8 Strengthen Character
The quality of any person’s character is related to their integrity, dependability, trustworthiness, dedication, compassion, hard work, and selflessness. A first responder’s character can always be improved upon. Focusing on strengthening your character will help to improve over-all wellness, peace, and coping ability while providing more meaning to life and work.
Focus only on what you can control, which ultimately is only your reaction to things, your compassion, your integrity, and your professionalism.
10 Practice Letting Go
First responders need to learn to be aware of how much they identify with negative thoughts and emotions, as well as being affected by past trauma, while learning to let such thoughts and emotions go. Work to replace negatives with more positive thoughts and feelings. Often remembering to say something like “That’s not helpful” can help to release or let go of adverse thoughts and negative emotions.
11 You Are Not Your Job
Working as a first responder is merely a role; it is not who you are. You have many other roles, such as a parent, spouse, friend, coach, etc. When you identify so much with the job to the exclusion of everything else, anything that affects the job (management decisions, etc.) tends to have a devastating effect on you because everything is taken so personally.
12 We All Need Help at Times
If you ever think you may need help or are told you may need help—you are already significantly past the time of needing that help. Peer support, Department chaplains or psychologists are there to offer essential help that we all need from time to time to survive this profession.
Support from Home is Essential
The most-often overlooked pillar of support for emergency first responders is the most essential – support from home. By learning how to nurture their first responder spouses, they can become hidden partners in achieving overall wellness and emotional survival.
Firefighters and medics need to create an atmosphere at home where their spouses feel comfortable to approach them to let them know that they have noticed something may be bothering you. Often we are the last to know when the job has been adversely affecting us. It is imperative for spouses to provide us with that feedback and insight that we may not be acting like ourselves. Then, hopefully we can do something about it before we turn into someone our loved one no longer recognizes.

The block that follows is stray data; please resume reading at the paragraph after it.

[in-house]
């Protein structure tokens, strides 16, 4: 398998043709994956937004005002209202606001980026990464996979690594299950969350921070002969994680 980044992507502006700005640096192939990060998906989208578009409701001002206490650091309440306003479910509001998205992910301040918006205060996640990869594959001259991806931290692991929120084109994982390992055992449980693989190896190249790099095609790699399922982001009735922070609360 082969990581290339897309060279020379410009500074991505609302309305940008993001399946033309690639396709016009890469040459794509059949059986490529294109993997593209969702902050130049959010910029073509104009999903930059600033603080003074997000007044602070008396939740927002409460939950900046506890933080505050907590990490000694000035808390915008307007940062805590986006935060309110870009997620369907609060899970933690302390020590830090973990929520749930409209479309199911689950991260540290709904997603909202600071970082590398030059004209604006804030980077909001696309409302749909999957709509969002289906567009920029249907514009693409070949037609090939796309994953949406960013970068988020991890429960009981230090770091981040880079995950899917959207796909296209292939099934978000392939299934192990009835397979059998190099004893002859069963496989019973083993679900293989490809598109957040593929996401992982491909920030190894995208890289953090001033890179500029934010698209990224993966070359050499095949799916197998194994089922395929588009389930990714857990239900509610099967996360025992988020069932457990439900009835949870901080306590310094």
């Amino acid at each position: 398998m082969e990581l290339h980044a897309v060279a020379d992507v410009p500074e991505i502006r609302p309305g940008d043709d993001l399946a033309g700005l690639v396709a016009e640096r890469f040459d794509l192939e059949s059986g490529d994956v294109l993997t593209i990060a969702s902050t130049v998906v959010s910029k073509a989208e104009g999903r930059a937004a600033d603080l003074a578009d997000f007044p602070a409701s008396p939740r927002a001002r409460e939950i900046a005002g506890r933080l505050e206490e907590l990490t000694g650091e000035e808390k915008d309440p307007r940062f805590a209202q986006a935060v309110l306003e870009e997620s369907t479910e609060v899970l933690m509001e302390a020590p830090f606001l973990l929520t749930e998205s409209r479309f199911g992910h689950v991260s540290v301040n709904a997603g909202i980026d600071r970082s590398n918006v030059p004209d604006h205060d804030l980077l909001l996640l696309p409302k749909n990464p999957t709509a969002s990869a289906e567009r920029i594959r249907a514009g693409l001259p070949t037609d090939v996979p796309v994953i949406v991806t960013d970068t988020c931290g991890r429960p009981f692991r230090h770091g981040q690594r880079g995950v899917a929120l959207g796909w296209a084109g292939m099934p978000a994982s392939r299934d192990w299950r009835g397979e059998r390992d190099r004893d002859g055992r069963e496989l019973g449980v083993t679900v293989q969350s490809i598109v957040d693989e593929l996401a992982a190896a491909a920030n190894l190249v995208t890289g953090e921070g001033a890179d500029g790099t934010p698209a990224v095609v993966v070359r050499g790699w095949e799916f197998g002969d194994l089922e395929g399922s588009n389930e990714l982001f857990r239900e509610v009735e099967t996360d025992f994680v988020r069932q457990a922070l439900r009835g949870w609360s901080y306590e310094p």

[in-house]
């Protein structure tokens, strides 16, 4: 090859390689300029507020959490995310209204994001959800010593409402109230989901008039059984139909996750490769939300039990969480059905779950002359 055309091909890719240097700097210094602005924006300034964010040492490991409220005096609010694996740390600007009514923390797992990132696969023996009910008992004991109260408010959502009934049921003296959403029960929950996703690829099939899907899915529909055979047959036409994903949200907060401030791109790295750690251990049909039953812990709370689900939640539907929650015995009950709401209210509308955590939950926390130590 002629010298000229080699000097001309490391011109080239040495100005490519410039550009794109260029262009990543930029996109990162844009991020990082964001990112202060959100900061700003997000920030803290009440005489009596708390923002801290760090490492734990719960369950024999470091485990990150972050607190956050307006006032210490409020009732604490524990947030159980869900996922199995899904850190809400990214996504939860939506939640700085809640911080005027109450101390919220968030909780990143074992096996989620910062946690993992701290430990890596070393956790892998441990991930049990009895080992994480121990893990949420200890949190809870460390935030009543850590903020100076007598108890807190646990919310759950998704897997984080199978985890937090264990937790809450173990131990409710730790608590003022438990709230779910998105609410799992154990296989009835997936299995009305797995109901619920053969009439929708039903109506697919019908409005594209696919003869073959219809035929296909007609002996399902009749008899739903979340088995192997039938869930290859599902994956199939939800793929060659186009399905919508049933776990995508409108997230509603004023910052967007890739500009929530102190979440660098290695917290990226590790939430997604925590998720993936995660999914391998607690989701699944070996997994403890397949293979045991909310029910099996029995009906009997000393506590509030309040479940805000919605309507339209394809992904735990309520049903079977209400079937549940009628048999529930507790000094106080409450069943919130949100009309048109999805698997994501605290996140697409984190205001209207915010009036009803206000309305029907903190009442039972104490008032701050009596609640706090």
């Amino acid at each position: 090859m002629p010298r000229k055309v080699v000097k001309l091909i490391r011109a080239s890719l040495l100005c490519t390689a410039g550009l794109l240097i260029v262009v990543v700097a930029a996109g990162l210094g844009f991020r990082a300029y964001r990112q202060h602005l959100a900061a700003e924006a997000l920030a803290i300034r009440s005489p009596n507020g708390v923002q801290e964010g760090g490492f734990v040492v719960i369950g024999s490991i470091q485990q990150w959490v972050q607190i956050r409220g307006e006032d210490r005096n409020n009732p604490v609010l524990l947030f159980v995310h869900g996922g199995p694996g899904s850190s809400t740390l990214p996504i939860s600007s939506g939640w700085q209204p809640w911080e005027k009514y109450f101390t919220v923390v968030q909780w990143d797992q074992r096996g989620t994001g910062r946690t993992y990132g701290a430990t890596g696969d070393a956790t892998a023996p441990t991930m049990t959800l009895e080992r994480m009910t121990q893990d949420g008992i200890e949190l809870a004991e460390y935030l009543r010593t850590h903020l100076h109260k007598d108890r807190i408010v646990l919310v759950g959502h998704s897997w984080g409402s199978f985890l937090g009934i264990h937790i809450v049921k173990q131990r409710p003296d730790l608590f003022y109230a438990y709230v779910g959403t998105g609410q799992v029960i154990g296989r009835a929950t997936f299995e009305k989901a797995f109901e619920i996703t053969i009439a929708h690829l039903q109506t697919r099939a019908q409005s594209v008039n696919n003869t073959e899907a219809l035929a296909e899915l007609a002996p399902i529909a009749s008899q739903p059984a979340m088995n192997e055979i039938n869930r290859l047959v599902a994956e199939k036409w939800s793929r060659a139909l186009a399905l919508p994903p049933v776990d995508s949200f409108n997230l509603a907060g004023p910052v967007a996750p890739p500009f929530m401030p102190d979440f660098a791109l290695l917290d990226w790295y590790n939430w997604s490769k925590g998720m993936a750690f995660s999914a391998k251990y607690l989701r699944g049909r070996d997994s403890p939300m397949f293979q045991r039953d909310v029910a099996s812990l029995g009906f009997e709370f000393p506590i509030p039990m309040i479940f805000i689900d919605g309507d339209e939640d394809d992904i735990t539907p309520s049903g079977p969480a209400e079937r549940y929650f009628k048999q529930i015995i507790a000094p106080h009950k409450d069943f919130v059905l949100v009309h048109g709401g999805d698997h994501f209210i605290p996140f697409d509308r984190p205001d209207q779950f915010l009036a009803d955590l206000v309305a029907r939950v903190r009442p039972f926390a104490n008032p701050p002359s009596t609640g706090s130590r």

First responders need to remember how difficult it is to be married to us, with us never being home, dealing with how the job affects us and the family, and everything else with being married to a first responder. Our spouses and children can become victims of our profession, just like we can. PTSD significantly affects all the members of the family and can be very traumatic for them as well. First responders should be asking their spouses what they need from us, what we can do to be partners in their emotional survival and wellness; so that both can work as partners to insure you, your marriage, and family, both your health and wellness, survive the profession.
A career as a first responder involves sacrifice, a giving of oneself, and a selfless devotion to protect and give life to others. Inherent in this noble profession is a continual assault upon your spirit. Reacting to tragedies, being immersed in heartache, while trying not to suffer with their victims makes it a daily struggle to emotionally survive.
It is not inevitable that a first responder will suffer and become a victim of their profession. The consistent practice of emotional and spiritual wellness principles can enable first responders not only to emotionally survive but to thrive throughout their career. It is imperative for first responders to work to bulletproof their spirit because the protection of their community, the quality of their personal and professional life, the happiness of their family, and the wellness of their spirit all depend upon it.
Readers interested in discussing this topic further, or having Captain Willis present an emotional survival class to your station, can reach Captain Willis at firstresponderwellness.com or email@example.com Bulletproof Spirit: The First Responders Essential Resource for Protecting and Healing Mind and Heart” can be obtained at: www.firstresponderwellness.com.
For more information, go to www.firstresponderwellness.com